Photochemical impacts of haze pollution in an urban environment

Hollaway, Michael; Wild, Oliver; Yang, Ting; Sun, Yele; Xu, Weiqi; Xie, Conghui; Whalley, Lisa; Slater, Eloise; Heard, Dwayne; Liu, Dantong

Rapid economic growth in China over the past 30 years has resulted in significant increases in the concentrations of small particulates (PM2.5) over the city of Beijing. In addition to health problems, high aerosol loading can impact visibility and thus reduce photolysis rates over the city, leading to potential implications for photochemistry. Photolysis rates are highly sensitive not only to the vertical distribution of aerosols but also to their composition, as this can impact how the incoming solar radiation is scattered or absorbed. This study, for the first time, uses aerosol composition measurements and lidar optical depth to drive the Fast-JX photolysis scheme and quantify the photochemical impacts of different aerosol species during the Air Pollution and Human Health (APHH) measurement campaigns in Beijing in November–December 2016 and May–June 2017. This work demonstrates that severe haze pollution events (PM2.5 > 75 µg m−3) occur during both winter and summer, leading to reductions in O3 photolysis rates of 27 %–34 % (greatest in winter) and reductions in NO2 photolysis of 40 %–66 % (greatest in summer) at the surface. It also shows that in spite of much lower PM2.5 concentrations in the summer months, the absolute changes in photolysis rates are larger for both O3 and NO2. In the winter, absorbing species such as black carbon dominate the photolysis response to aerosols, leading to mean reductions in J[O1D] and J[NO2] in the lowest 1 km of 24 % and 23 %, respectively. In contrast, in the summer, scattering aerosol such as organic matter dominate the response, leading to mean decreases of 2 %–3 % at the surface and increases of 8 %–10 % at higher altitudes (3–4 km). During these haze events in both campaigns, the influence of aerosol on photolysis rates dominates over that from clouds. These large impacts on photochemistry can have significant implications for concentrations of important atmospheric oxidants such as the hydroxyl radical. Idealized photochemical box model studies show that such large impacts on photochemistry could lead to a 12 % reduction in surface O3 (3 % for OH) due to haze pollution. This highlights that PM2.5 mitigation strategies could have important implications for the oxidation capacity of the atmosphere both at the surface and in the free troposphere.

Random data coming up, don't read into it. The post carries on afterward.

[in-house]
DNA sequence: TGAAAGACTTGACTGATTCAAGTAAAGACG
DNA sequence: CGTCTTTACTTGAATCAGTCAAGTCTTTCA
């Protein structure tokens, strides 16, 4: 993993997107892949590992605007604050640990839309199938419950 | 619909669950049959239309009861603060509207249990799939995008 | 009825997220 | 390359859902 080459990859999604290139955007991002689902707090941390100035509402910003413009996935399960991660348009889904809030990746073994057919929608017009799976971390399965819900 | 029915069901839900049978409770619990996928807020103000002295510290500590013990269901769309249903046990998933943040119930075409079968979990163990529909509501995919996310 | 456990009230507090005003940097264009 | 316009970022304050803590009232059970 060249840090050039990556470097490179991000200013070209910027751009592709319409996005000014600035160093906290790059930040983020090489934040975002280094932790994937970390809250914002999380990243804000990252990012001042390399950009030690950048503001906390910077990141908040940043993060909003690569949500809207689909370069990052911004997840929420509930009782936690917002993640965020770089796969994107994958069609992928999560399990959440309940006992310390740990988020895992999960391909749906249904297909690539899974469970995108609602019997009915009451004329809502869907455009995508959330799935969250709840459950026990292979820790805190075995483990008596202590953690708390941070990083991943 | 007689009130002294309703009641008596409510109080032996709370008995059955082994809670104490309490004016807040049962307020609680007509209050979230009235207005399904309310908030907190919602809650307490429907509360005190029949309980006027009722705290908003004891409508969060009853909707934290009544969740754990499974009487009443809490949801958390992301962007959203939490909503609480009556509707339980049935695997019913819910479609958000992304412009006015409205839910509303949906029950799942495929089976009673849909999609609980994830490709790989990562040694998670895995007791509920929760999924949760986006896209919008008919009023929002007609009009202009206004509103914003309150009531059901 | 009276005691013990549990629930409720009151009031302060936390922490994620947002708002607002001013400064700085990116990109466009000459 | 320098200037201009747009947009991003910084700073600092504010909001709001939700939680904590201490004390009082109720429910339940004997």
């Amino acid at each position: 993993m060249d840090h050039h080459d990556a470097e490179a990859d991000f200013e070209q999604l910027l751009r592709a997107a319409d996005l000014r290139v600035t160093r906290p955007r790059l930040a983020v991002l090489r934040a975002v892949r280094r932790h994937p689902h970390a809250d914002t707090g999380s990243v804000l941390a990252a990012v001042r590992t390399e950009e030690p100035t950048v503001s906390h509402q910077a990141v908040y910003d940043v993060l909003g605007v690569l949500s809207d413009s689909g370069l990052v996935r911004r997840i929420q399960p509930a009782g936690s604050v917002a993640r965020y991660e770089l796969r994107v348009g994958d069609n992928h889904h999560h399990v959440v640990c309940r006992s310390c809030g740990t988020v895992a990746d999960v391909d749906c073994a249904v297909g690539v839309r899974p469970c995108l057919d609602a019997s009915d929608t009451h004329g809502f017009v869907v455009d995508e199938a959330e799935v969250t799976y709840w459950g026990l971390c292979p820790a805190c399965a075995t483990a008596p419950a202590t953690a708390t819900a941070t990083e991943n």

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Zitierform:

Hollaway, Michael / Wild, Oliver / Yang, Ting / et al: Photochemical impacts of haze pollution in an urban environment. 2019. Copernicus Publications.

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